Tai Chi exercise is often prescribed by Chinese doctors as a treatment for hypertension. The softness and low-impact nature of the movements without force or pressure are ideal for persons with hyper hypertension. The muscle relaxation created by Tai Chi is thought to foster a conditioned relaxation reflex in the blood vessels, resulting in lower blood pressure. This BP response is important for older adults, as they often experience age-associated declines in physiological functioning, and for stroke survivors. In addition, the relaxation response that occurs is further enhanced through the mindfulness and active relaxation during Tai Chi. Mindfulness and active relaxation during Tai Chi focuses on body position (e.g., correct foot placement) and how the body feels (e.g., shoulders relaxed). It involves being alert and calm at the same time, while leading to improvements in mood or mental outlook, an important aspect of care and rehabilitation among stroke survivors.



Tai Chi May Help the Elderly Get a Good Night's Sleep

Elderly tired of spending restless nights should learn Tai Chi for a good night's sleep, suggests a new study.
More than half of all older adults complain about having difficulties sleeping, however, researchers from University of California, Los Angeles have found that practicing Tai Chi can promotes sleep quality in older adults with moderate sleep complaints.

During the study, the team looked at 112 healthy adults between 59-86 years and randomly assigned to one of two groups for a 25-week period. The first group practiced 20 simple Tai Chi moves; the other participated in health education classes that included advice on stress management diet and sleep habits.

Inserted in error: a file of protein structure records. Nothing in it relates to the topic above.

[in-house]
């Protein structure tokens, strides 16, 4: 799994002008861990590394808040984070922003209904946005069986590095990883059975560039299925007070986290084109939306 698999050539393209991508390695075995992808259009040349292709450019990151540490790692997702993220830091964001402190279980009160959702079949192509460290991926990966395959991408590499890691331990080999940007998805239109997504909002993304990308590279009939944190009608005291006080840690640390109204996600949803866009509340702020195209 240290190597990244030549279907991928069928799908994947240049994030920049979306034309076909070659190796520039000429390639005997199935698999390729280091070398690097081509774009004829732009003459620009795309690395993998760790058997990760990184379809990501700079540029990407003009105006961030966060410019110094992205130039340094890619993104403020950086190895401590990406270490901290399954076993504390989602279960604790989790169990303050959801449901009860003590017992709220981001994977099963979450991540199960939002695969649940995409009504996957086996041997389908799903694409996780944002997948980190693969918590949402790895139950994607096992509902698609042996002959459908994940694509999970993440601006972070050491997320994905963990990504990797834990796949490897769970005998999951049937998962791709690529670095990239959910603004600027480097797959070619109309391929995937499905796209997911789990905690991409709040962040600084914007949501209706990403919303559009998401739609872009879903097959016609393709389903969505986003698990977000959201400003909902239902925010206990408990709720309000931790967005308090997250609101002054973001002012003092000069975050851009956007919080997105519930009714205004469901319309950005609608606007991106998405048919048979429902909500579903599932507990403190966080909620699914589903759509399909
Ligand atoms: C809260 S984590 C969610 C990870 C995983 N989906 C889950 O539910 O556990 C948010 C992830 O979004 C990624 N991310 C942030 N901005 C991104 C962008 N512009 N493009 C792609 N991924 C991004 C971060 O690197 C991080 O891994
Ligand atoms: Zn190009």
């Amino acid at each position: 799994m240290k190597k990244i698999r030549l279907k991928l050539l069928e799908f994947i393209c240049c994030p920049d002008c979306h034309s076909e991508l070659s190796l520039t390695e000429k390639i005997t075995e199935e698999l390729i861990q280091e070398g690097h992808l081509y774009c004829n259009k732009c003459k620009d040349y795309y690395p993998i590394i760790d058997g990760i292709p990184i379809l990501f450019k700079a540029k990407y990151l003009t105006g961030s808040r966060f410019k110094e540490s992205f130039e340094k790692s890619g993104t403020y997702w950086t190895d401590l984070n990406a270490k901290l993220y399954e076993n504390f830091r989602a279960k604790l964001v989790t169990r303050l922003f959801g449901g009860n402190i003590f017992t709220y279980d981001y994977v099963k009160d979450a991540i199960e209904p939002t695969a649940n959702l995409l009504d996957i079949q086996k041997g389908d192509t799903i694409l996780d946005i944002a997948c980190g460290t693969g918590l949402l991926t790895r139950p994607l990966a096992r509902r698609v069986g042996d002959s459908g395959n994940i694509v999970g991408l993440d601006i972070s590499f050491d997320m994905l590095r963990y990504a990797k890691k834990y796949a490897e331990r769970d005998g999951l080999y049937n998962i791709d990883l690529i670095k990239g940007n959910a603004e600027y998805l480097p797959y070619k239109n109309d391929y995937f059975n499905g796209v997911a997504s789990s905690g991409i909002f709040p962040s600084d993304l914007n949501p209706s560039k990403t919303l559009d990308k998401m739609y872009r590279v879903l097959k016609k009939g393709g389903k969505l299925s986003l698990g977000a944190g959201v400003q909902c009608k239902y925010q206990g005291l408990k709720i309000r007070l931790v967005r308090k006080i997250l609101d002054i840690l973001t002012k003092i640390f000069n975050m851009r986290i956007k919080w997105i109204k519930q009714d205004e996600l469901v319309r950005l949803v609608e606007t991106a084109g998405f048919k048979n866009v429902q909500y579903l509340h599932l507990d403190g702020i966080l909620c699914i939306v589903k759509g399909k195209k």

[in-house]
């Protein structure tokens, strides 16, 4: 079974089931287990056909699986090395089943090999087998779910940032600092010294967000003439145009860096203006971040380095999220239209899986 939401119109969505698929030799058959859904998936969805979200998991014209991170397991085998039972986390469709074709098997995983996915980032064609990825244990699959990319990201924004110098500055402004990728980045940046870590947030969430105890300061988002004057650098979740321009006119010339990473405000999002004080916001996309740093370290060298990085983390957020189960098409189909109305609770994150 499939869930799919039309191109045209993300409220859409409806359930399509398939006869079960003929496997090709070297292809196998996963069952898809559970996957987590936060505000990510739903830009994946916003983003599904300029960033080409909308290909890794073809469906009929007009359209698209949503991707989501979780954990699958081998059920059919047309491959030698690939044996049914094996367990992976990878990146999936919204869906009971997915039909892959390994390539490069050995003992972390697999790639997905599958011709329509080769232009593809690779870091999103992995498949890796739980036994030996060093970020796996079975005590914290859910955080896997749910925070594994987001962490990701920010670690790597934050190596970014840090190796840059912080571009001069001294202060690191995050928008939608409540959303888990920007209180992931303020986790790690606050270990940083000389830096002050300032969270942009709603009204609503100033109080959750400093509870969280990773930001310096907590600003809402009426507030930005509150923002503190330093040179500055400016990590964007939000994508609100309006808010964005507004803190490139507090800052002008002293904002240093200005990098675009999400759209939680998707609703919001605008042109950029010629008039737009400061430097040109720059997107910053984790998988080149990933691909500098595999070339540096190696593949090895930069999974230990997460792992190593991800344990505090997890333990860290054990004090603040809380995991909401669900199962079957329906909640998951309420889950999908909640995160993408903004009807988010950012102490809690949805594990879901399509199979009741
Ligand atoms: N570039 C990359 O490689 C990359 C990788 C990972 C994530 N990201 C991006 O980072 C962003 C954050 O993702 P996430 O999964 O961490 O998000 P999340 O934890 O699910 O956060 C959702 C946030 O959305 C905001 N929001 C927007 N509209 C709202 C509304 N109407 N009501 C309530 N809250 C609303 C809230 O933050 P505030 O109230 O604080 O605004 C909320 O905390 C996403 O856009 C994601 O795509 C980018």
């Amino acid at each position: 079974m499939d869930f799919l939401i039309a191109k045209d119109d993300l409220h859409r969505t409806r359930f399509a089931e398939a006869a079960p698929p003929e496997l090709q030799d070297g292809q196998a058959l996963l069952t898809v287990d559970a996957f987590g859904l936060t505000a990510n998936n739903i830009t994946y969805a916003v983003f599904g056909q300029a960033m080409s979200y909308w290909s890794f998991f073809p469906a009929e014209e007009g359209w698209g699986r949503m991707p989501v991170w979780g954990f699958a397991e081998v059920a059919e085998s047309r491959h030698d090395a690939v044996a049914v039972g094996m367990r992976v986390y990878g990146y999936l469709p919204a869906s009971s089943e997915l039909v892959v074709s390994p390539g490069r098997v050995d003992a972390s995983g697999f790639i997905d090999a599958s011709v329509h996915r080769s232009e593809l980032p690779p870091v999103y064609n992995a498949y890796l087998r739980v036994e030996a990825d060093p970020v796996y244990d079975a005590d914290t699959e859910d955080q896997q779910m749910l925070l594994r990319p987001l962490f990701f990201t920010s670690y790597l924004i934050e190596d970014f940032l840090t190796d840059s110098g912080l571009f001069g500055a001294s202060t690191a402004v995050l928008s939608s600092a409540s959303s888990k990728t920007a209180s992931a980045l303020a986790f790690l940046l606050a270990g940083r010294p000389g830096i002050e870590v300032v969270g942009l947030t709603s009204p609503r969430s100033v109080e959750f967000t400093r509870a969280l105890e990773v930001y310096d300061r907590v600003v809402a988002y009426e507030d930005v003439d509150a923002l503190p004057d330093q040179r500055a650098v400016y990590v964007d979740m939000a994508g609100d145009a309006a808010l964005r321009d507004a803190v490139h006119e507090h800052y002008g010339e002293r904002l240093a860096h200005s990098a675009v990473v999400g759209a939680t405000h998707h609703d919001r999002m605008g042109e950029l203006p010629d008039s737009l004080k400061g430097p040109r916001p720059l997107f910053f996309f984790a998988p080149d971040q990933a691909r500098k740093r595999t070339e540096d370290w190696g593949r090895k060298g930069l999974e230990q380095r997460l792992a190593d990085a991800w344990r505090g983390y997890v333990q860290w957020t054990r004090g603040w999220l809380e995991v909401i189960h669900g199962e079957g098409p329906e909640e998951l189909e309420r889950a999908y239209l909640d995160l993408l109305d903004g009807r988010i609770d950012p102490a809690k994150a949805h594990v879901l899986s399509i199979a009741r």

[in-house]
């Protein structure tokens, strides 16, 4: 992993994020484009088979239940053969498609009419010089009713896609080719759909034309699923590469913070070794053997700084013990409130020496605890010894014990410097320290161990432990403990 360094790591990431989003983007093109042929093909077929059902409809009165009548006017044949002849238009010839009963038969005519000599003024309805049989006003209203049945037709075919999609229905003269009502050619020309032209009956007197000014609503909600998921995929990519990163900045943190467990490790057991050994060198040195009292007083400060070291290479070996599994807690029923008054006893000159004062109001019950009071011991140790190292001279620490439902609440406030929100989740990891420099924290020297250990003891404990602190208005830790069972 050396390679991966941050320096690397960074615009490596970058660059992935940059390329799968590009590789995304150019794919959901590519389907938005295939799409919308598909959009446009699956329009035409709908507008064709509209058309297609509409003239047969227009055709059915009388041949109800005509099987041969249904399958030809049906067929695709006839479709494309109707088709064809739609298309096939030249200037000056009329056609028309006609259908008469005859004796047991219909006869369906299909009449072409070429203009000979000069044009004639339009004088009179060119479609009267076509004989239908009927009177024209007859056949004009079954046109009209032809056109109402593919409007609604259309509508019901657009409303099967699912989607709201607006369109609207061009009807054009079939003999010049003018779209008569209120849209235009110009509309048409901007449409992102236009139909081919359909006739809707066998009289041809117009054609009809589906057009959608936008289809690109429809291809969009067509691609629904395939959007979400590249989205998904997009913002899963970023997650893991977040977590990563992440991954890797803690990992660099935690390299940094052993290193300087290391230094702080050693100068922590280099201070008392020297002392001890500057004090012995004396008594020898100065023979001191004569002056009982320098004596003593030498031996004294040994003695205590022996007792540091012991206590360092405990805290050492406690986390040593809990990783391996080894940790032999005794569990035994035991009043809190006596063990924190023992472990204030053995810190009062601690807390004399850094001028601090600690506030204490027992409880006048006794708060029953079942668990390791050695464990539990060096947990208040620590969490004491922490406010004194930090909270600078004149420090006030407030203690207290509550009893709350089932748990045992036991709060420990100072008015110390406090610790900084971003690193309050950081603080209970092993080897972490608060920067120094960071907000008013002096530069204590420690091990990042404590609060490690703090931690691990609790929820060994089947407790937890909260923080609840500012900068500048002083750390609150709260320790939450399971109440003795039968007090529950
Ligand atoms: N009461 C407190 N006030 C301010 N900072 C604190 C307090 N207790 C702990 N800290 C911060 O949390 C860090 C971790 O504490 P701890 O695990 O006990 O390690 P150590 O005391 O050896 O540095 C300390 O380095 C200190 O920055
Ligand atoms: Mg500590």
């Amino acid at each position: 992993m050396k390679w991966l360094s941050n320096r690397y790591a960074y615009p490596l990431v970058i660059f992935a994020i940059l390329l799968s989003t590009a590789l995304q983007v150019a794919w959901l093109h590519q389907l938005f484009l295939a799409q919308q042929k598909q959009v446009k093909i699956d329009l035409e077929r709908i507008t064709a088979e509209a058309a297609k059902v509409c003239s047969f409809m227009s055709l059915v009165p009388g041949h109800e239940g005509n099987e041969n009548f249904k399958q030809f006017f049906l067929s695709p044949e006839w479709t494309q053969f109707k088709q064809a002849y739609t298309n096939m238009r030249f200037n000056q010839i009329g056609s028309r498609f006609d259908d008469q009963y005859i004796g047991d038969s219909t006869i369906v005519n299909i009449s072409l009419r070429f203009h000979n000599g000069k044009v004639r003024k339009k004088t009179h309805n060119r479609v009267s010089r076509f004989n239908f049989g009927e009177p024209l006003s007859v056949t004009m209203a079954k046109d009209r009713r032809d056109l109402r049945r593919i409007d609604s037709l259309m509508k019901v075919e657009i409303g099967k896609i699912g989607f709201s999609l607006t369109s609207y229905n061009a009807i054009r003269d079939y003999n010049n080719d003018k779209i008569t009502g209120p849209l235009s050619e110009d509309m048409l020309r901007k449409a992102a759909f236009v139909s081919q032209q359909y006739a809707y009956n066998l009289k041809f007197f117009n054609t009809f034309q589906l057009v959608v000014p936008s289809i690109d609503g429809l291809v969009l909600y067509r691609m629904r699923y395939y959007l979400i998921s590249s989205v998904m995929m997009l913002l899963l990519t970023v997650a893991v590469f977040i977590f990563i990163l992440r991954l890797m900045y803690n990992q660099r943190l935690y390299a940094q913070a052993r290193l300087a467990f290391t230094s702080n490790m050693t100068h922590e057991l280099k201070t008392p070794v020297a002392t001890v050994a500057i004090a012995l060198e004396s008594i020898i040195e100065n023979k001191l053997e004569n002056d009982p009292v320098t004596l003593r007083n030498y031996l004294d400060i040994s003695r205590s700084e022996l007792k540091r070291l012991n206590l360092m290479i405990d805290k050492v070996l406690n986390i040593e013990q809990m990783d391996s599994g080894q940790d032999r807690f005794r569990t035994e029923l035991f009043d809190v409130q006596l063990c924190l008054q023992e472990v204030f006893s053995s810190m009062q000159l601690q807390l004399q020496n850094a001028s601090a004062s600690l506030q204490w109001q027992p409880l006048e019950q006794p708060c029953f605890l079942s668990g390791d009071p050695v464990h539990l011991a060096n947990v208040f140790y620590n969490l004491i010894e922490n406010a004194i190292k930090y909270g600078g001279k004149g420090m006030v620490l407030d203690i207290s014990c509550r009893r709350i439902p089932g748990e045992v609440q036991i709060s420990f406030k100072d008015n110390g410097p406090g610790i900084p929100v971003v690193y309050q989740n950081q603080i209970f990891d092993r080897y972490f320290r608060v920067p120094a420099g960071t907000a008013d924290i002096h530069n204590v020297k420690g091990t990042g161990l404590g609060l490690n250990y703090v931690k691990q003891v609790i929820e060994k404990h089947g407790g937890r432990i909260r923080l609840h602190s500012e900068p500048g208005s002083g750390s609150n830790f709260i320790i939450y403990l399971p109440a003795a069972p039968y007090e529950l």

At the beginning of the study, participants were asked to rate their sleep based on the Pittsburgh Sleep Quality Index, a self-rated questionnaire that assesses sleep quality, duration and disturbances over a one-month time interval.
They found that the Tai Chi group showed improved sleep quality and a remission of clinical impairments, such as drowsiness during the day and inability to concentrate, compared with those receiving health education. The Tai Chi participants showed improvements in their own self-rating of sleep quality, sleep duration and sleep disturbance.

"Poor sleeping constitutes one of the most common difficulties facing older adults," said lead study author Dr. Michael Irwin, the Norman Cousins Professor of Psychiatry and Biobehavioral Sciences at the David Geffen School of Medicine at UCLA and director of the UCLA Cousins Centre for Psychoneuroimmunology.  Irwin noted that 58 percent of adults age 59 and older report having difficulty sleeping at least a few nights each week. However, sleep problems remain untreated in up to 85 percent of people. And for those who do seek help, the usual remedy is a sedative.

But sedatives can cause side effects, according to Irwin. "It's not uncommon for older adults to experience daytime confusion, drowsiness, falls and fractures, and adverse interactions with other medications they may be taking," he said.
Keeping in mind the physical limitations of the elderly, rigorous exercise might not be an option. Tai Chi's gentle, slow movements can be an attractive exercise option for the elderly population.

"It's a form of exercise virtually every elderly person can do, and this study provides more across-the-board evidence of its health benefits," said Irwin. The study will be published in the journal Sleep and is currently available in the journal's online edition.



After Practicing Tai Chi, Breast Cancer Survivors Show Significant Improvements